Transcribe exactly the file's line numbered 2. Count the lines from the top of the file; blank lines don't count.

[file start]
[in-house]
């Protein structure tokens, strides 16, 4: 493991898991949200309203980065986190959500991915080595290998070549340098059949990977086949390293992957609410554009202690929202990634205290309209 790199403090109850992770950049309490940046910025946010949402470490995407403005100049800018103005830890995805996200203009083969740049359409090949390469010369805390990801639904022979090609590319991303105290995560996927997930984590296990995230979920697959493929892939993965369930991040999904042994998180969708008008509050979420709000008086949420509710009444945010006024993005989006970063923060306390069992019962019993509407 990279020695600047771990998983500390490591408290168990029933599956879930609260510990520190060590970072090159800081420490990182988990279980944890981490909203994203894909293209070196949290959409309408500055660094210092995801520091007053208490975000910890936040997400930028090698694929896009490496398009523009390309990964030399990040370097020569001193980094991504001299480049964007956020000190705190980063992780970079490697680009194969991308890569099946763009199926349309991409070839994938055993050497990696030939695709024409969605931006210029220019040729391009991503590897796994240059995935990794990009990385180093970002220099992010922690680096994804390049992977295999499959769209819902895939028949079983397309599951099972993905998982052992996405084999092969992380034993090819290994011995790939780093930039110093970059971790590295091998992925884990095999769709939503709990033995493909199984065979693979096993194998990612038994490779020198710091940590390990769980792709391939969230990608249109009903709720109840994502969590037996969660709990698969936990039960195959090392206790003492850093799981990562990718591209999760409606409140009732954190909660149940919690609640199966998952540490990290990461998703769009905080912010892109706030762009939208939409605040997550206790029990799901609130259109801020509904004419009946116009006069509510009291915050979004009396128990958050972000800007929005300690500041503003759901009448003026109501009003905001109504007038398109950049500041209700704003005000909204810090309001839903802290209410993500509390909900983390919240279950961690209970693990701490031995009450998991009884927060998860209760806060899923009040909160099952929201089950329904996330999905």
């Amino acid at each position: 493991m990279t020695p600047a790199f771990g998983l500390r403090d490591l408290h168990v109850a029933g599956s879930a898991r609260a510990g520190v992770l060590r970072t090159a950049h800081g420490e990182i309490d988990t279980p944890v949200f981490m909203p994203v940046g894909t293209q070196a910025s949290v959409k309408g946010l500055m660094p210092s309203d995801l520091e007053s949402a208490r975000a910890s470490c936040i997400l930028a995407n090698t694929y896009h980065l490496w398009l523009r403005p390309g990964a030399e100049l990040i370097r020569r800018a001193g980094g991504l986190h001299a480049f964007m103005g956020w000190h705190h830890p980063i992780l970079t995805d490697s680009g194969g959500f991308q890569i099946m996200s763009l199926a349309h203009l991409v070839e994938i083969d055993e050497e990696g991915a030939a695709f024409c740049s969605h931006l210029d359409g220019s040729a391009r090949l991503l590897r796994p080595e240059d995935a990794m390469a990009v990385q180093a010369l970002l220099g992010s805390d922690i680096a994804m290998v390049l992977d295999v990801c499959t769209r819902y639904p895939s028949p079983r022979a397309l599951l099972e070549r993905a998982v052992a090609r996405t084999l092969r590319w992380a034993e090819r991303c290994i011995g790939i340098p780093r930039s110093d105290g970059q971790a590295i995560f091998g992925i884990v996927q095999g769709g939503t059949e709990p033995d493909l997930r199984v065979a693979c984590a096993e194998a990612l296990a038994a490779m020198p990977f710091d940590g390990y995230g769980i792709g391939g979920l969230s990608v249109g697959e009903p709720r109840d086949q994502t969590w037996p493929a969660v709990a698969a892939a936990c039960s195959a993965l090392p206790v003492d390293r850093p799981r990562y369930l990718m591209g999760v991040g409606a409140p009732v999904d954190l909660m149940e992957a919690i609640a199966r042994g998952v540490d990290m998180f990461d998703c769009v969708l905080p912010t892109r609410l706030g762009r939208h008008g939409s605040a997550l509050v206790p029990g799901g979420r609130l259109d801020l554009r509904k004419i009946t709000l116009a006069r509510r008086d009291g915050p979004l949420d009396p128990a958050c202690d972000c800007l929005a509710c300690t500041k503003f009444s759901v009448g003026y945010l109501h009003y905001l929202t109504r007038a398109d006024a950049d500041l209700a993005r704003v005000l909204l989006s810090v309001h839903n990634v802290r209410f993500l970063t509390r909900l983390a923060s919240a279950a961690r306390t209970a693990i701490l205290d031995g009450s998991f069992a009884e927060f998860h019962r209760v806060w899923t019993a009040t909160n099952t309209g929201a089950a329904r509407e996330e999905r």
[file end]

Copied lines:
């Protein structure tokens, strides 16, 4: 493991898991949200309203980065986190959500991915080595290998070549340098059949990977086949390293992957609410554009202690929202990634205290309209 790199403090109850992770950049309490940046910025946010949402470490995407403005100049800018103005830890995805996200203009083969740049359409090949390469010369805390990801639904022979090609590319991303105290995560996927997930984590296990995230979920697959493929892939993965369930991040999904042994998180969708008008509050979420709000008086949420509710009444945010006024993005989006970063923060306390069992019962019993509407 990279020695600047771990998983500390490591408290168990029933599956879930609260510990520190060590970072090159800081420490990182988990279980944890981490909203994203894909293209070196949290959409309408500055660094210092995801520091007053208490975000910890936040997400930028090698694929896009490496398009523009390309990964030399990040370097020569001193980094991504001299480049964007956020000190705190980063992780970079490697680009194969991308890569099946763009199926349309991409070839994938055993050497990696030939695709024409969605931006210029220019040729391009991503590897796994240059995935990794990009990385180093970002220099992010922690680096994804390049992977295999499959769209819902895939028949079983397309599951099972993905998982052992996405084999092969992380034993090819290994011995790939780093930039110093970059971790590295091998992925884990095999769709939503709990033995493909199984065979693979096993194998990612038994490779020198710091940590390990769980792709391939969230990608249109009903709720109840994502969590037996969660709990698969936990039960195959090392206790003492850093799981990562990718591209999760409606409140009732954190909660149940919690609640199966998952540490990290990461998703769009905080912010892109706030762009939208939409605040997550206790029990799901609130259109801020509904004419009946116009006069509510009291915050979004009396128990958050972000800007929005300690500041503003759901009448003026109501009003905001109504007038398109950049500041209700704003005000909204810090309001839903802290209410993500509390909900983390919240279950961690209970693990701490031995009450998991009884927060998860209760806060899923009040909160099952929201089950329904996330999905």